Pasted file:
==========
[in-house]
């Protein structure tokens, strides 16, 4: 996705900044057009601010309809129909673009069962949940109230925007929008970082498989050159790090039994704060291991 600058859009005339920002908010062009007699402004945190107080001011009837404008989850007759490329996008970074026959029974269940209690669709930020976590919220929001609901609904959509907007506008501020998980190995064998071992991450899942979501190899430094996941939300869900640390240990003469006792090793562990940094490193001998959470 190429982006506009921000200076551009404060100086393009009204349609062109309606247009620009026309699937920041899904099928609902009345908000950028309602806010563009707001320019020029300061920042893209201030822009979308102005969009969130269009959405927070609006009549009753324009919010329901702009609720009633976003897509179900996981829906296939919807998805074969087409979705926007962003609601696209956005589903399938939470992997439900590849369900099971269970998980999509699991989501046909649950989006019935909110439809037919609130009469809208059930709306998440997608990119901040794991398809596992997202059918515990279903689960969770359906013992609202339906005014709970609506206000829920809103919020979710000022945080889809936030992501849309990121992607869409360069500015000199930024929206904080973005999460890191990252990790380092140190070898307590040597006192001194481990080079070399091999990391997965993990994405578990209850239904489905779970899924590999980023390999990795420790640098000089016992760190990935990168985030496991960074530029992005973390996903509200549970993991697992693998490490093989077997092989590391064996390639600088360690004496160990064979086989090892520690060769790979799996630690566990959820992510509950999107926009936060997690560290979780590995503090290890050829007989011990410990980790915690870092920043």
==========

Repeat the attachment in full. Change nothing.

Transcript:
[in-house]
């Protein structure tokens, strides 16, 4: 996705900044057009601010309809129909673009069962949940109230925007929008970082498989050159790090039994704060291991 600058859009005339920002908010062009007699402004945190107080001011009837404008989850007759490329996008970074026959029974269940209690669709930020976590919220929001609901609904959509907007506008501020998980190995064998071992991450899942979501190899430094996941939300869900640390240990003469006792090793562990940094490193001998959470 190429982006506009921000200076551009404060100086393009009204349609062109309606247009620009026309699937920041899904099928609902009345908000950028309602806010563009707001320019020029300061920042893209201030822009979308102005969009969130269009959405927070609006009549009753324009919010329901702009609720009633976003897509179900996981829906296939919807998805074969087409979705926007962003609601696209956005589903399938939470992997439900590849369900099971269970998980999509699991989501046909649950989006019935909110439809037919609130009469809208059930709306998440997608990119901040794991398809596992997202059918515990279903689960969770359906013992609202339906005014709970609506206000829920809103919020979710000022945080889809936030992501849309990121992607869409360069500015000199930024929206904080973005999460890191990252990790380092140190070898307590040597006192001194481990080079070399091999990391997965993990994405578990209850239904489905779970899924590999980023390999990795420790640098000089016992760190990935990168985030496991960074530029992005973390996903509200549970993991697992693998490490093989077997092989590391064996390639600088360690004496160990064979086989090892520690060769790979799996630690566990959820992510509950999107926009936060997690560290979780590995503090290890050829007989011990410990980790915690870092920043």